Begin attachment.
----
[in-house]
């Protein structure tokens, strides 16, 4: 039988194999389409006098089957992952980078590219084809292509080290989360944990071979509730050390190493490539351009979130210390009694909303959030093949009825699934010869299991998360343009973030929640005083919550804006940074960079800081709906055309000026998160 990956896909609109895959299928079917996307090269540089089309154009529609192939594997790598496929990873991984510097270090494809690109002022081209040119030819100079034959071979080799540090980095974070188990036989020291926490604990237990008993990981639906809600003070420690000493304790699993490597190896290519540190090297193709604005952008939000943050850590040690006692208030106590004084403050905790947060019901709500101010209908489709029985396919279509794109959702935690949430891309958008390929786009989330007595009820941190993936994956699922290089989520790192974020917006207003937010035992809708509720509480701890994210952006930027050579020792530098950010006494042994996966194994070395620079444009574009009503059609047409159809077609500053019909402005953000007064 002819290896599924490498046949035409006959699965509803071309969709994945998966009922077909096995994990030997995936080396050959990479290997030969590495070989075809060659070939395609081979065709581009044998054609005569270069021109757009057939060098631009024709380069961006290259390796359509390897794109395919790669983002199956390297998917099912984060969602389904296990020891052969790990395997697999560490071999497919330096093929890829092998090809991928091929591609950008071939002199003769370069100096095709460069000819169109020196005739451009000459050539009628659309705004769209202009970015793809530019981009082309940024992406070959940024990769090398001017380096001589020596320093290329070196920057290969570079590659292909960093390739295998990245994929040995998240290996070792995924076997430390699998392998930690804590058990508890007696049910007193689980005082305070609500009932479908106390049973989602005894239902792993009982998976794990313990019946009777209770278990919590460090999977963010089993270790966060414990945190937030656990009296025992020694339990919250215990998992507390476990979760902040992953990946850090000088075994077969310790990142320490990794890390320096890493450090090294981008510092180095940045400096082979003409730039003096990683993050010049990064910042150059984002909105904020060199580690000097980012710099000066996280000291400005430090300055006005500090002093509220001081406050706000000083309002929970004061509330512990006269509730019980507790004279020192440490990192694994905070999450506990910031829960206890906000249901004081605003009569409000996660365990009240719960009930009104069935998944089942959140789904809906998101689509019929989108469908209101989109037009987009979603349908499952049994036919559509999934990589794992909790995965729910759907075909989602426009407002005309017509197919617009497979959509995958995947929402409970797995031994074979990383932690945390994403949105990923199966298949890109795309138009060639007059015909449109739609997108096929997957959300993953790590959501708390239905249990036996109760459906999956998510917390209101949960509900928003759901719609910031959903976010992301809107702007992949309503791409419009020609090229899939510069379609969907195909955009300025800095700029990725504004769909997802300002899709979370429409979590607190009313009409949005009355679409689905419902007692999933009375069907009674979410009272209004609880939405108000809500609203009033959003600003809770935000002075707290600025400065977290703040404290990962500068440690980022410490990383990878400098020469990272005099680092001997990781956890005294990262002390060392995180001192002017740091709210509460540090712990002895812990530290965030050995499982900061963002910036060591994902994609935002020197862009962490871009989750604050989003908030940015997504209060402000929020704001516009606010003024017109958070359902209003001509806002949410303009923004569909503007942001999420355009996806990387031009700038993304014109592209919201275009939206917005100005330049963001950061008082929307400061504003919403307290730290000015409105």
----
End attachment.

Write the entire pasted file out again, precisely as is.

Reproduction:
[in-house]
């Protein structure tokens, strides 16, 4: 039988194999389409006098089957992952980078590219084809292509080290989360944990071979509730050390190493490539351009979130210390009694909303959030093949009825699934010869299991998360343009973030929640005083919550804006940074960079800081709906055309000026998160 990956896909609109895959299928079917996307090269540089089309154009529609192939594997790598496929990873991984510097270090494809690109002022081209040119030819100079034959071979080799540090980095974070188990036989020291926490604990237990008993990981639906809600003070420690000493304790699993490597190896290519540190090297193709604005952008939000943050850590040690006692208030106590004084403050905790947060019901709500101010209908489709029985396919279509794109959702935690949430891309958008390929786009989330007595009820941190993936994956699922290089989520790192974020917006207003937010035992809708509720509480701890994210952006930027050579020792530098950010006494042994996966194994070395620079444009574009009503059609047409159809077609500053019909402005953000007064 002819290896599924490498046949035409006959699965509803071309969709994945998966009922077909096995994990030997995936080396050959990479290997030969590495070989075809060659070939395609081979065709581009044998054609005569270069021109757009057939060098631009024709380069961006290259390796359509390897794109395919790669983002199956390297998917099912984060969602389904296990020891052969790990395997697999560490071999497919330096093929890829092998090809991928091929591609950008071939002199003769370069100096095709460069000819169109020196005739451009000459050539009628659309705004769209202009970015793809530019981009082309940024992406070959940024990769090398001017380096001589020596320093290329070196920057290969570079590659292909960093390739295998990245994929040995998240290996070792995924076997430390699998392998930690804590058990508890007696049910007193689980005082305070609500009932479908106390049973989602005894239902792993009982998976794990313990019946009777209770278990919590460090999977963010089993270790966060414990945190937030656990009296025992020694339990919250215990998992507390476990979760902040992953990946850090000088075994077969310790990142320490990794890390320096890493450090090294981008510092180095940045400096082979003409730039003096990683993050010049990064910042150059984002909105904020060199580690000097980012710099000066996280000291400005430090300055006005500090002093509220001081406050706000000083309002929970004061509330512990006269509730019980507790004279020192440490990192694994905070999450506990910031829960206890906000249901004081605003009569409000996660365990009240719960009930009104069935998944089942959140789904809906998101689509019929989108469908209101989109037009987009979603349908499952049994036919559509999934990589794992909790995965729910759907075909989602426009407002005309017509197919617009497979959509995958995947929402409970797995031994074979990383932690945390994403949105990923199966298949890109795309138009060639007059015909449109739609997108096929997957959300993953790590959501708390239905249990036996109760459906999956998510917390209101949960509900928003759901719609910031959903976010992301809107702007992949309503791409419009020609090229899939510069379609969907195909955009300025800095700029990725504004769909997802300002899709979370429409979590607190009313009409949005009355679409689905419902007692999933009375069907009674979410009272209004609880939405108000809500609203009033959003600003809770935000002075707290600025400065977290703040404290990962500068440690980022410490990383990878400098020469990272005099680092001997990781956890005294990262002390060392995180001192002017740091709210509460540090712990002895812990530290965030050995499982900061963002910036060591994902994609935002020197862009962490871009989750604050989003908030940015997504209060402000929020704001516009606010003024017109958070359902209003001509806002949410303009923004569909503007942001999420355009996806990387031009700038993304014109592209919201275009939206917005100005330049963001950061008082929307400061504003919403307290730290000015409105």